Travel in the footsteps of Inga Lindström
By Malin Norman | Photos: Peter Holgersson
The immensely popular German film series Inga Lindström, watched by millions, is set in Östergötland and Sörmland in Sweden. Now you can feel like a star in the films too, and experience the wonderful atmosphere for real.
Inga Lindström is a German TV series of independent films, shot in parts of Östergötland and Sörmland along Sweden’s idyllic Baltic coast every summer since 2003. There are over 90 films so far, and new instalments are recorded every year. The films are romantic and the plot revolves around a man and a woman who run into obstacles along the way, but finally get each other and all ends well.
“The Inga Lindström films are about love and relationships, and the sometimes bumpy road to get there,” says Johanna Åkerman, destination developer. “Millions of viewers tune in to watch how the love story unravels, but also to devour the Swedish landscape and culture.” Romantic lakes, picturesque manor houses, cosy cafés and of course the beautiful archipelago make the films a hit among viewers.
To guide visitors in the footsteps of Inga Lindström, the municipalities of Linköping, Söderköping, Norrköping, Nyköping, Oxelösund, Trosa and Södertälje have created a new website about the series and its film locations. So now you too can see the picturesque scenery from the films, enjoy cycling along Göta Canal, walk over suspension bridges to islands in the archipelago, and visit the many castles.
Fairytale mansions and castles
There are countless castles and mansions to discover in the region between Södertälje and Linköping, and many have been film locations in the popular films: from small, romantic Baroque castles to large, stately royal palaces and mansions with breathtaking views of the sea, each one with its own charm.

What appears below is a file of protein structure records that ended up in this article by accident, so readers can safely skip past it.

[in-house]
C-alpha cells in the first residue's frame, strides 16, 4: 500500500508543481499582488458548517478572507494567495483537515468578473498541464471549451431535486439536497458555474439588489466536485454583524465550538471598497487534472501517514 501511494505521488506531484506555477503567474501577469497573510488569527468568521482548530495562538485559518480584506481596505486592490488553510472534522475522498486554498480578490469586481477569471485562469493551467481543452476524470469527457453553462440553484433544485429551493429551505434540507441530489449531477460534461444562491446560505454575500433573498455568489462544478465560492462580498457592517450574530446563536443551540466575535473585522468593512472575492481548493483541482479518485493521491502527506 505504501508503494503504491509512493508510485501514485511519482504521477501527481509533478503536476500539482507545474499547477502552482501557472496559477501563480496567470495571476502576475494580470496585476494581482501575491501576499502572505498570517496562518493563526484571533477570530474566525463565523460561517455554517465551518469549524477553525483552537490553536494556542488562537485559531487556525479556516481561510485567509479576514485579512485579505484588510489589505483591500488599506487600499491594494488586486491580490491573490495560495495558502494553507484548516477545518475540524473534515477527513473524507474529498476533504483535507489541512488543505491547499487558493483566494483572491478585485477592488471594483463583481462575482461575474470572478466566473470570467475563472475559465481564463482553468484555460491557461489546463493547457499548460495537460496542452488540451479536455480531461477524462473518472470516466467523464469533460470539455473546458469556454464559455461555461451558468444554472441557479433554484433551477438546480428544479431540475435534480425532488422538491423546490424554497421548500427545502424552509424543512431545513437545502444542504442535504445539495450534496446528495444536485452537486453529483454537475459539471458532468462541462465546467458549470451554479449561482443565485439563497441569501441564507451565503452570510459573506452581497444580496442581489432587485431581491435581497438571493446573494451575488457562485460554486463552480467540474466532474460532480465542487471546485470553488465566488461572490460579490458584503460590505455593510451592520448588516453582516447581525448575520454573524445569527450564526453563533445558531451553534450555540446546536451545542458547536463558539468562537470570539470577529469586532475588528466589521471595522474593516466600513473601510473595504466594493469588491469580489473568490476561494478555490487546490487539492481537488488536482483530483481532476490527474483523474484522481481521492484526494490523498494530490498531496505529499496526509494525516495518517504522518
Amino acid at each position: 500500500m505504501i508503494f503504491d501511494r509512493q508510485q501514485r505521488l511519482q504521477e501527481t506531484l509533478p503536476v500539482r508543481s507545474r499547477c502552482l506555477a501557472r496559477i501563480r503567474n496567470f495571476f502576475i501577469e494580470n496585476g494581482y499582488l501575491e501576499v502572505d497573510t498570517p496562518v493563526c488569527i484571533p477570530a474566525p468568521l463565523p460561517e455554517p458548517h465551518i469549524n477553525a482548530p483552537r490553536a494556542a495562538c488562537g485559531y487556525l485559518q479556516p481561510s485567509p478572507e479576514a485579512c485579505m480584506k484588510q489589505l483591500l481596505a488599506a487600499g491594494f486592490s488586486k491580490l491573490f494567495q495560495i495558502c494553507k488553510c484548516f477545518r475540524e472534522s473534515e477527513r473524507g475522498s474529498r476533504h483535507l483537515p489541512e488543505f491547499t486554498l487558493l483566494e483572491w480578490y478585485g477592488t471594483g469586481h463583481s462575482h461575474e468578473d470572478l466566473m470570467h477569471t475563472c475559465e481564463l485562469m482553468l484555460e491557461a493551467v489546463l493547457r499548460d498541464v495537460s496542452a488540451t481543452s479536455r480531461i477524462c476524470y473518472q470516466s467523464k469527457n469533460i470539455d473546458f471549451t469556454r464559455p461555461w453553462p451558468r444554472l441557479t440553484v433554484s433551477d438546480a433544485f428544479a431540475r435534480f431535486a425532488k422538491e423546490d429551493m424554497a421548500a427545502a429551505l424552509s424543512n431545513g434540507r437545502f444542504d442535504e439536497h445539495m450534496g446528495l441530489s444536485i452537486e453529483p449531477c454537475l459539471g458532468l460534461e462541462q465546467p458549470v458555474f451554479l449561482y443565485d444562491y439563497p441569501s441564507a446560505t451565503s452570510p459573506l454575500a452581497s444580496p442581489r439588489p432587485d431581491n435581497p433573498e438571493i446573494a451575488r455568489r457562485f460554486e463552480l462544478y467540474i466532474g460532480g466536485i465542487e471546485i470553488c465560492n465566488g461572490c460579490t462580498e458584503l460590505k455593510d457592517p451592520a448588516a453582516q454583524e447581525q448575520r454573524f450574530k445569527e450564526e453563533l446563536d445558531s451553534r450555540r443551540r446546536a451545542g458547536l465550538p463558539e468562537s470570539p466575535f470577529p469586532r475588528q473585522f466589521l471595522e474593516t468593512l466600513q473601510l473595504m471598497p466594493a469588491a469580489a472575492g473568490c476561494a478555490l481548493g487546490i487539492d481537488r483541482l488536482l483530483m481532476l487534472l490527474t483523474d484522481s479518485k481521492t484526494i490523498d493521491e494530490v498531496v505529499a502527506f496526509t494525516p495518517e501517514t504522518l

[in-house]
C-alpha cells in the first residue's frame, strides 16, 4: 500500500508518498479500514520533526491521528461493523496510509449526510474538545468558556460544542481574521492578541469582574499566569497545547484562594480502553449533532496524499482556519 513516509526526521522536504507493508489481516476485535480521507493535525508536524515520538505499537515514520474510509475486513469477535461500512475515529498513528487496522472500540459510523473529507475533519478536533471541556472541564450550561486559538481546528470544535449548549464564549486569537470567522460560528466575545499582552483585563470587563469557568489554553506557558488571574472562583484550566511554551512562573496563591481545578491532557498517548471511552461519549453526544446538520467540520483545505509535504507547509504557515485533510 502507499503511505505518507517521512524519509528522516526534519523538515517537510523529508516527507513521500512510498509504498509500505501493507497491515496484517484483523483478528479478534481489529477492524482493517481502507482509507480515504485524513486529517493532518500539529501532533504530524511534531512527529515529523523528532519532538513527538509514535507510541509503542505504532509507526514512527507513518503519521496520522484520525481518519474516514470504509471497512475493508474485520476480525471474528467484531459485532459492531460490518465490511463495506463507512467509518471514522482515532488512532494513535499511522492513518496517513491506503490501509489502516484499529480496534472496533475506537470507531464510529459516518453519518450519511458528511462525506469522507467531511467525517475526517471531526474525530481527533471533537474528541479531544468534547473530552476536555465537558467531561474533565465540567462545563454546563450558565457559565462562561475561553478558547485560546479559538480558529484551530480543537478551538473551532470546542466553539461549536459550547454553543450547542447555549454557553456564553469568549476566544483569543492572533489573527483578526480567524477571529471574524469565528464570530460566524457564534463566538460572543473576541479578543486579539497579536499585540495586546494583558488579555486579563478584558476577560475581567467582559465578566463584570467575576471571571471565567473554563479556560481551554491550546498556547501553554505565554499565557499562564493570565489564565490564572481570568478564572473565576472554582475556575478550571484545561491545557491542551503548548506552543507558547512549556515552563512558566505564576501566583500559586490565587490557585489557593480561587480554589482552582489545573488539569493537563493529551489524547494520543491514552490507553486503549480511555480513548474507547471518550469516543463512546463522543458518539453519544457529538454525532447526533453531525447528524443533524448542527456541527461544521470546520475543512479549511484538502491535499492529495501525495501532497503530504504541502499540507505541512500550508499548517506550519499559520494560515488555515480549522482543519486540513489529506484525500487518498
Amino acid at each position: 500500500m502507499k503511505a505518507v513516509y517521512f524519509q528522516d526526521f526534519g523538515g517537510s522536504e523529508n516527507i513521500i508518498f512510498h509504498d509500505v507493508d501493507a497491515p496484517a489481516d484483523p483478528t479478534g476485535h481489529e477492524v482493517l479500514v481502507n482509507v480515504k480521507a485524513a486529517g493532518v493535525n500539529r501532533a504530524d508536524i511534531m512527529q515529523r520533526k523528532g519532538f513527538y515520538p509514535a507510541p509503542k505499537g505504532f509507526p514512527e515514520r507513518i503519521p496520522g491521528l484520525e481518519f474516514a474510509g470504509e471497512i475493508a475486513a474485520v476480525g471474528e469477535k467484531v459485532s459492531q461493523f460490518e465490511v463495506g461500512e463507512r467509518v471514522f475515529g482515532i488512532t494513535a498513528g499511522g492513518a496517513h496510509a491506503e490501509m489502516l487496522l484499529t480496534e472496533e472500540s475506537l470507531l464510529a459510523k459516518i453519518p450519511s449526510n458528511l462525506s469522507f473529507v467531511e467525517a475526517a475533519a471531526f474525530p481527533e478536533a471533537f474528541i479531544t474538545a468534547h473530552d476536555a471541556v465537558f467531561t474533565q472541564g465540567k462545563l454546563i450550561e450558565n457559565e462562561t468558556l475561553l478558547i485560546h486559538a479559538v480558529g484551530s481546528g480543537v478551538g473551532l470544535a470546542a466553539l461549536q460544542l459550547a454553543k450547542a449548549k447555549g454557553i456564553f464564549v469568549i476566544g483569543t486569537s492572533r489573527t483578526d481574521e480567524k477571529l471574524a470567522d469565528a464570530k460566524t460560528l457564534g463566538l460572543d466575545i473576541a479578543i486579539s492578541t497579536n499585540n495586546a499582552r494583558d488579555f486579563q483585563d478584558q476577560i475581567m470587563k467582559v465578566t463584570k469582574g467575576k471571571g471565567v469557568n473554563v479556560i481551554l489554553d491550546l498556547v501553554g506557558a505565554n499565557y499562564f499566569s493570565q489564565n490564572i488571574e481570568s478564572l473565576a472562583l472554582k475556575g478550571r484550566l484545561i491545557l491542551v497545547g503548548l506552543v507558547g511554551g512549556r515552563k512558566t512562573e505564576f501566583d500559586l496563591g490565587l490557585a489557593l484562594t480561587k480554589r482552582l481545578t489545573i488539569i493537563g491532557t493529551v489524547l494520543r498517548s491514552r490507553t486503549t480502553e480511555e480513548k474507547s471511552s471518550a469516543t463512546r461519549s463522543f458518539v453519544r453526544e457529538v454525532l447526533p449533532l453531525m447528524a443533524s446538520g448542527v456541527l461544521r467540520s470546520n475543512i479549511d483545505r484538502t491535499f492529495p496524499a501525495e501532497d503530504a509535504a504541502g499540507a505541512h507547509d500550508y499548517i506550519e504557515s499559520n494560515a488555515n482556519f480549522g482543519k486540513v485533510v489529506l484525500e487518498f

Nynäs manor house and nature reserve is a must-see. The nature reserve is the largest in the Södermanland province, with over 8,000 acres of Swedish nature, culture and history to discover. The manor house was built by the influential Gyllenstierna family in the late 17th century and is considered to be one of the best-preserved historical houses open to the public in Sweden. Not to miss is the impressive orangery with restaurant Nynäs and a gardening shop, which has gained a reputation among gardening enthusiasts for its collection of various plants.
Another gem is Tullgarn, near Trosa in Södermanland, one of Sweden’s most popular royal destinations. Tullgarn Palace was the summer palace of King Gustaf V and Queen Victoria and nowadays offers visitors a solace for body and mind. The surrounding park has avenues of lime trees, and makes a delightful spot for a picnic. And the fairytale manor house Mauritzberg should be on the list, too: an oasis for those who want to enjoy the good things in life, with a golf course, several restaurants, a fabulous hotel and even a chapel on the grounds.
Beautiful archipelago and Göta Canal
The real star of the series is the stunning Swedish landscape though, and it is loved by the German TV audience. A tip is to take one of the Skärgårdslinjen boats for a day trip in Östergötland’s archipelago, which consists of three areas: Arkösund, Sankt Anna and Gryt. “The archipelago is great for a day out and activities such as swimming, hiking and cycling,” says Viveca Valgren, destination developer. She also recommends Stendörren nature reserve, a popular destination located in the middle of the picturesque archipelago between Nyköping and Trosa. “Stendörren is perfect for exploring on foot. It’s easy to reach from the mainland and you can explore the nearest archipelago islands via several suspension bridges.”
One of the Inga Lindström films is set along Göta Kanal, a 190-kilometre-long canal constructed in the early 19th century. Many visitors take the opportunity to explore Göta Canal by bike. The flight of locks in Berg is impressive, one of the largest construction projects ever in Sweden, and at Kanalmagasinet you can get a well-deserved energy boost after the bike ride. This is where Göta Canal starts, or ends, depending on which way you are going.
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